Where It All Began:   Limekiln Creek, #6:  After the fallen redwood bridge, a clearer path led to the first divide of the creeks. Being a bit apprehensive as I really had NO IDEA where I was or where these forest trails led, and with hopefully no offense to #RobertFrost, I took the path MORE traveled. I was not sure what to do with my camera. It had been around my neck for days now so it seemed to come along on its own. Quickly I lost all sounds from the camping area, replaced by splashes and strange gurgling echoes from the pools and falls. Over time and many visits, I would come to recognize these sounds as a kind of creek “music” unique to this forest and these streams, and I could tell different pool “areas” even in the dark, simply by the sound of their symphony. 
photograph(s) © copyright, ROBERT GLENN KETCHUM, 2016, @RbtGlennKetchum @LittleBearProd, #LittleBearProd, ALC (@american_land), Monterey Pop Festival (@MontereyPopFest)
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Weekly Post: TRACY ARM WILDERNESS - An Alaskan Kayak "Trip" Through Time by Robert Glenn Ketchum

TRACY ARM WILDERNESS - An Alaskan Kayak "Trip" Through Time by Robert Glenn Ketchum

To celebrate the 50th Anniversary of the Wilderness Act (#Wilderness), this new blog focuses on a wilderness area in the #Tongass rainforest of southeast Alaska. This is the tale of a 10-day kayak trip - a testament to WHY wilderness is important, by world-renowned Conservation Photographer Robert Glenn Ketchum.





Tuesday, February 9, 2016

TRACY ARM Wilderness - An Alaskan Kayak "Trip" Through Time, #77
TRACY ARM Wilderness - An Alaskan Kayak "Trip" Through Time, #77:  As we had hoped, today the peak tide carried our boats well above the kelp and mussels surrounding the island, and afforded us a great access point on to clean granite. At the crown of the mount there was no vegetation, nor was there much of a breeze. It was HOT in the direct sun, so much so that we did a little nearly-naked sunbathing. I mean, who could resist in such a location? Once the tide shifted, however, we had to get into our boats and launch to avoid being stranded "high-and-dry." Back in the water and headed toward camp, Carey is watching the sea life emerging on the wall of the island as the tide drops. Get the "stranded" part? Camp/home is to the far right at the base of the dark rock wall. That is the #SouthSawyerGlacier in the distance, and both are MUCH farther away than they look!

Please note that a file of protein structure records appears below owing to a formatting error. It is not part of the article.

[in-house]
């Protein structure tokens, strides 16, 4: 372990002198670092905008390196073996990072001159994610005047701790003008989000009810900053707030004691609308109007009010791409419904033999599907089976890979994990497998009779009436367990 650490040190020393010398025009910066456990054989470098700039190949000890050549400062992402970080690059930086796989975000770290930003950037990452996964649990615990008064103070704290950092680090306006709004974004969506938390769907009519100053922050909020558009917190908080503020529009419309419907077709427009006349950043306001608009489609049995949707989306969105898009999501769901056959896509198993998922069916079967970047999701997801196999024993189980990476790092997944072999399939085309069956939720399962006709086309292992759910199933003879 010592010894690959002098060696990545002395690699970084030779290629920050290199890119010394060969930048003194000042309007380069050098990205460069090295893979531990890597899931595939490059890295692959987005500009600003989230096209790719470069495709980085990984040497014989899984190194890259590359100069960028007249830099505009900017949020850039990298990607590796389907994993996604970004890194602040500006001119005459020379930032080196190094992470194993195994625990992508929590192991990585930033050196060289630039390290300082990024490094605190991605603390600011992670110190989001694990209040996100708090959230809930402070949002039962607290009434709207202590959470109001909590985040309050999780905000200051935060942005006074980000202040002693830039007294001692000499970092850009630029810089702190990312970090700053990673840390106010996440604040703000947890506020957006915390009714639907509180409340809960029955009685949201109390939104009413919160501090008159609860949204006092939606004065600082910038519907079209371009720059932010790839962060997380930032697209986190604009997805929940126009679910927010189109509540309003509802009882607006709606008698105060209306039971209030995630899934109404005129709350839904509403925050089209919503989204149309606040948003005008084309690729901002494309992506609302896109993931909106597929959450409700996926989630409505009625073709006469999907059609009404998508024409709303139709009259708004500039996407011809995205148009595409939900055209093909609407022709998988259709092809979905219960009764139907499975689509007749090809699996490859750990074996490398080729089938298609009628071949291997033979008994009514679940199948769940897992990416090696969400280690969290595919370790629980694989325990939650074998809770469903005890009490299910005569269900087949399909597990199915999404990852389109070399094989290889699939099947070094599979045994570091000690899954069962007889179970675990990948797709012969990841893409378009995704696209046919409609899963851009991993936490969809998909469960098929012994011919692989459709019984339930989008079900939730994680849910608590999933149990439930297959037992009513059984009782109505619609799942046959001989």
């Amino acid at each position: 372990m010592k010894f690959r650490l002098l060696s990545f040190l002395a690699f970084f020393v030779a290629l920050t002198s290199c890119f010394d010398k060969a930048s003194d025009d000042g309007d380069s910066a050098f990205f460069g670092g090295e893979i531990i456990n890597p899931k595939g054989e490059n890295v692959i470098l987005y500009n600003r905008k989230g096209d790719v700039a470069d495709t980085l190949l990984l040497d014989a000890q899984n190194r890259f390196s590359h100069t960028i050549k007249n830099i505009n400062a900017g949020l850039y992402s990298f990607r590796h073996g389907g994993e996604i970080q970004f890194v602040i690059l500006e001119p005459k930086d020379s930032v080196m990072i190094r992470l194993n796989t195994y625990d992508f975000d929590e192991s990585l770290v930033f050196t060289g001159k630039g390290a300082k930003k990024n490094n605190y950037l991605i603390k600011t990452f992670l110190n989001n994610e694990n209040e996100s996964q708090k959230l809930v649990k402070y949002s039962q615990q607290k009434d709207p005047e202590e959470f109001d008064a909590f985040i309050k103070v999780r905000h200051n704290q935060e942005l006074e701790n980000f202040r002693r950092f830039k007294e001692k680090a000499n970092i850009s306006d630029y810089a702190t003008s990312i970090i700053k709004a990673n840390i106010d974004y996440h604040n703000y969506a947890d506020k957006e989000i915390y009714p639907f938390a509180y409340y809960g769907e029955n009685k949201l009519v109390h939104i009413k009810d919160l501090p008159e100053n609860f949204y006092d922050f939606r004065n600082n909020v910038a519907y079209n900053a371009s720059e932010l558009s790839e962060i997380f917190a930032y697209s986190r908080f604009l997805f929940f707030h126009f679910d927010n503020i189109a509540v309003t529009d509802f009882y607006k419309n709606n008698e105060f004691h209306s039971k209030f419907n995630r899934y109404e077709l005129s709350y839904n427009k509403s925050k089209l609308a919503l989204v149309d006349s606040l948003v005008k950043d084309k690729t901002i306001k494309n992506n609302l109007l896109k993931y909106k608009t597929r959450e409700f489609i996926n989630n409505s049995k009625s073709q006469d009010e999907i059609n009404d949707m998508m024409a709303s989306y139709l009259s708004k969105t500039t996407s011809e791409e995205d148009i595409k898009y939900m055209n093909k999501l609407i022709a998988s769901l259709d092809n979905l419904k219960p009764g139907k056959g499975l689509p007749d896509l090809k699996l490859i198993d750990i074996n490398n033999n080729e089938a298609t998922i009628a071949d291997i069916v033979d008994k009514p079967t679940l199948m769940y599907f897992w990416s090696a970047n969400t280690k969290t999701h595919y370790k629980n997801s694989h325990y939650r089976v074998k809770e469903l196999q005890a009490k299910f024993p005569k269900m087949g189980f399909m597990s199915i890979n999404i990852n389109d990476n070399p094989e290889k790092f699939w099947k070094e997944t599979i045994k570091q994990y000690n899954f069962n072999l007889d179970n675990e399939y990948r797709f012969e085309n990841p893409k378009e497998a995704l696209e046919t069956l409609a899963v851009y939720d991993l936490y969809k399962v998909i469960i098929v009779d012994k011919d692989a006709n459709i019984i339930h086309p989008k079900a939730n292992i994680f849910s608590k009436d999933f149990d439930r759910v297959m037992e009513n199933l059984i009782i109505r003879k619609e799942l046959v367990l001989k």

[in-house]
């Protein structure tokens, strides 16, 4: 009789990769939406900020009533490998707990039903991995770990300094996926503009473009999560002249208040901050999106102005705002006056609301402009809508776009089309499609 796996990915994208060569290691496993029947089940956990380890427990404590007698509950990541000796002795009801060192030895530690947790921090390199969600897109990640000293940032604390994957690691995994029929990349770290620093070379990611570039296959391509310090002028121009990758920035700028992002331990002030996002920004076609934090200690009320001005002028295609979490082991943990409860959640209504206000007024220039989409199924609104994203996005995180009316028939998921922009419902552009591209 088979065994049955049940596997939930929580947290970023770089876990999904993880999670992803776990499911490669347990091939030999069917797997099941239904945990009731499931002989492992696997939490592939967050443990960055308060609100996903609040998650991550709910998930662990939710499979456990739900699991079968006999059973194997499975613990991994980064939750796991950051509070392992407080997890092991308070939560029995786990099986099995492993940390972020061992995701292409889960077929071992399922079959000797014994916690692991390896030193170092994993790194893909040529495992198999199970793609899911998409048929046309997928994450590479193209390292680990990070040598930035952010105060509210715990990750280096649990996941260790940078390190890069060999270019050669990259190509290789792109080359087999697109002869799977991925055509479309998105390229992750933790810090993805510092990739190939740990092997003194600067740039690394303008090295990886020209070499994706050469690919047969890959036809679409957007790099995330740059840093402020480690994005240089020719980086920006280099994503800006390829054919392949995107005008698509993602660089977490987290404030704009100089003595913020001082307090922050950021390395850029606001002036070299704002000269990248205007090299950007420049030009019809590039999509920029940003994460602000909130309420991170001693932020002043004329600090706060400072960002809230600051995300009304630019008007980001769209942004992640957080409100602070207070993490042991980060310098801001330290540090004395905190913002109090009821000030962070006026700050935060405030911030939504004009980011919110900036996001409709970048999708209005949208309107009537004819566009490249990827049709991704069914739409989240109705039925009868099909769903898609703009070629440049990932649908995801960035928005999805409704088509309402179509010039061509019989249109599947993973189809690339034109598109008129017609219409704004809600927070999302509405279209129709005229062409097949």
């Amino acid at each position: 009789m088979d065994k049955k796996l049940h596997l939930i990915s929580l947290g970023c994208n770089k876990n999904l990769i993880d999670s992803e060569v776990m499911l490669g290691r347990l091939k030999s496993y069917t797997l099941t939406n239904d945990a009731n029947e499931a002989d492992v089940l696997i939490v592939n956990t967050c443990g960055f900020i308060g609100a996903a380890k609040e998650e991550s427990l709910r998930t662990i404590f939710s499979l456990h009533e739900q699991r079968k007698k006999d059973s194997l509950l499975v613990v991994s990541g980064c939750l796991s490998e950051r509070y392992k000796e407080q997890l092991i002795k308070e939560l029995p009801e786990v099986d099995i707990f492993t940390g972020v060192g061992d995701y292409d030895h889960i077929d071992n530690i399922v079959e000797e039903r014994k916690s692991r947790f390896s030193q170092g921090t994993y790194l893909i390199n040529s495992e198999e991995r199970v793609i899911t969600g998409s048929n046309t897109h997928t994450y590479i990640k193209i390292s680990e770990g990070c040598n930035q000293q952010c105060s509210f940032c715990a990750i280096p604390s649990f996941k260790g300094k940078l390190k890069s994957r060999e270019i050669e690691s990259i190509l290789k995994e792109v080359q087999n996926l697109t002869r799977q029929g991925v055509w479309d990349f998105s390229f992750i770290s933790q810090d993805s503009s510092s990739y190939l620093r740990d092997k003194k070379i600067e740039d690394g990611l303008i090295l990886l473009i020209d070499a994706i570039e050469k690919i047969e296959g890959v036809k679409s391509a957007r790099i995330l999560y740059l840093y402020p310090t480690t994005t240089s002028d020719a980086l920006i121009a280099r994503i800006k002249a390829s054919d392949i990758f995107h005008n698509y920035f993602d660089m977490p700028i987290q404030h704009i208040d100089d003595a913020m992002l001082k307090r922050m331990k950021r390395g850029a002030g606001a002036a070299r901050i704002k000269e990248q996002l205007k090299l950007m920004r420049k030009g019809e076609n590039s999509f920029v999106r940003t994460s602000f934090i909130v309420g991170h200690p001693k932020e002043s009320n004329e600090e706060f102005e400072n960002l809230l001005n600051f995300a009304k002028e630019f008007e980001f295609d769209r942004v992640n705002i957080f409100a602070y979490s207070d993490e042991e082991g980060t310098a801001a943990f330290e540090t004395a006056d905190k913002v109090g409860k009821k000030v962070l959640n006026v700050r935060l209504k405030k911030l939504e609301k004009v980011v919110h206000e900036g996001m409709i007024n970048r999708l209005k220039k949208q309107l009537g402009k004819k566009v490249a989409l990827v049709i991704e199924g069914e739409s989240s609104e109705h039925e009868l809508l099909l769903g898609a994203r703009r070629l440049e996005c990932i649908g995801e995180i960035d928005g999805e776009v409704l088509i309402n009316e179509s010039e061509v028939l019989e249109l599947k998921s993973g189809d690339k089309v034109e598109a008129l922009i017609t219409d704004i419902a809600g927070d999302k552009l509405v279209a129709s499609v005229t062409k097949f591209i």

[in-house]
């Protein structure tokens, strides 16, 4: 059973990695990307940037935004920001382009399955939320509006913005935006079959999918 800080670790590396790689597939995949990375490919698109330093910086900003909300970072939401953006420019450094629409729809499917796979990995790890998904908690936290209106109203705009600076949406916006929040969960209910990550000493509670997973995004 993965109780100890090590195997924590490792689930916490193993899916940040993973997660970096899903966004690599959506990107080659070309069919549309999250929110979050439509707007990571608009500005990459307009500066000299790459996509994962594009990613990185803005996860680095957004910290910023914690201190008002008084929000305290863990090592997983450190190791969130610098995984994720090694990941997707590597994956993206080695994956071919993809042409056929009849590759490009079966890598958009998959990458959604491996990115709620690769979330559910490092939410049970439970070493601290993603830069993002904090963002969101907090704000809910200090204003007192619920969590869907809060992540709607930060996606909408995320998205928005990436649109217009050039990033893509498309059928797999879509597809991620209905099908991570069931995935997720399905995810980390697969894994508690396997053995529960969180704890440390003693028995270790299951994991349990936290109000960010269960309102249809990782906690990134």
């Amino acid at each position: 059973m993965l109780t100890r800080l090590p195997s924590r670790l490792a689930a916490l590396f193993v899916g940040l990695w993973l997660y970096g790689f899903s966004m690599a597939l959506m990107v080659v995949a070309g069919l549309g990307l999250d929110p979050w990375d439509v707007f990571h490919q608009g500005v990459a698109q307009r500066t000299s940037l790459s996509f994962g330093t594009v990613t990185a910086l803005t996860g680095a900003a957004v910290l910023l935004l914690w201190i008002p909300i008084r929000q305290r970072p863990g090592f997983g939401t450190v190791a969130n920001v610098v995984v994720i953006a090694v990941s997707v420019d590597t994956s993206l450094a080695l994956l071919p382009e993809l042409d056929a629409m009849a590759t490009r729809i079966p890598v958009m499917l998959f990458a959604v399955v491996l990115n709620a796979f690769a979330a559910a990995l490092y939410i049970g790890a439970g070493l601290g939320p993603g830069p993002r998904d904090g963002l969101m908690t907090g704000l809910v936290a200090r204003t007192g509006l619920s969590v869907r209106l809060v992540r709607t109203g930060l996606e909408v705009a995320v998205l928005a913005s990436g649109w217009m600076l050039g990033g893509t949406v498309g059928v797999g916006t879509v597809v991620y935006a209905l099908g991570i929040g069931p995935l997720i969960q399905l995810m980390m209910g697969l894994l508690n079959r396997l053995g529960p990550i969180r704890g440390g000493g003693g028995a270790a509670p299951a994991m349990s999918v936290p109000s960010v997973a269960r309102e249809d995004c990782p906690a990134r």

photograph(s) © copyright, ROBERT GLENN KETCHUM, 2016, @RbtGlennKetchum @LittleBearProd #LittleBearProd @Wilderness #Wilderness #Tongass

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Monday, February 8, 2016

Gung Hay Fat Choy! Happy New Year 2016!



Gung Hay Fat Choy! Happy New Year 2016!


Welcome to the Year of the Red Monkey. How about the serendipity of that considering the color of Donald Trump's hair (LOL)? Who knows where 2016 is going, so this is to wish us all safe journey, BUT I am happy to report I ended 2015 on a high note that has now carried forward into the New Year, so please read on.

photograph _ copyright  Robert Glenn Ketchum 2016
photograph © copyright Robert Glenn Ketchum 2016

Weekly Post: THE HUDSON RIVER AND THE HIGHLANDS by Robert Glenn Ketchum

by Robert Glenn Ketchum

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This is the story of my first major commission and book, THE HUDSON RIVER AND THE HIGHLANDS (Aperture, 1985). In 1984, #StephenShore, #WilliamClift, and I received a 2-year commission from the Lila Acheson Wallace Fund to photograph the #HudsonRiverValley. This blog tells the tale of the book, with many photos not seen before. Enjoy!


Monday, February 8, 2016
'Twilight in the Wilderness', 1860. Frederic Edwin Church (American, 1826-1900). The Cleveland Museum of Art. Oil on canvas, Framed: 124.00 x 185.00 x 13.00 cm (48 13/16 x 72 13/16 x 5 1/16 inches); Unframed: 101.60 x 162.60 cm (40 x 64 inches). Mr. and Mrs. William H. Marlatt Fund 1965.233

THE HUDSON RIVER AND THE HIGHLANDS #175: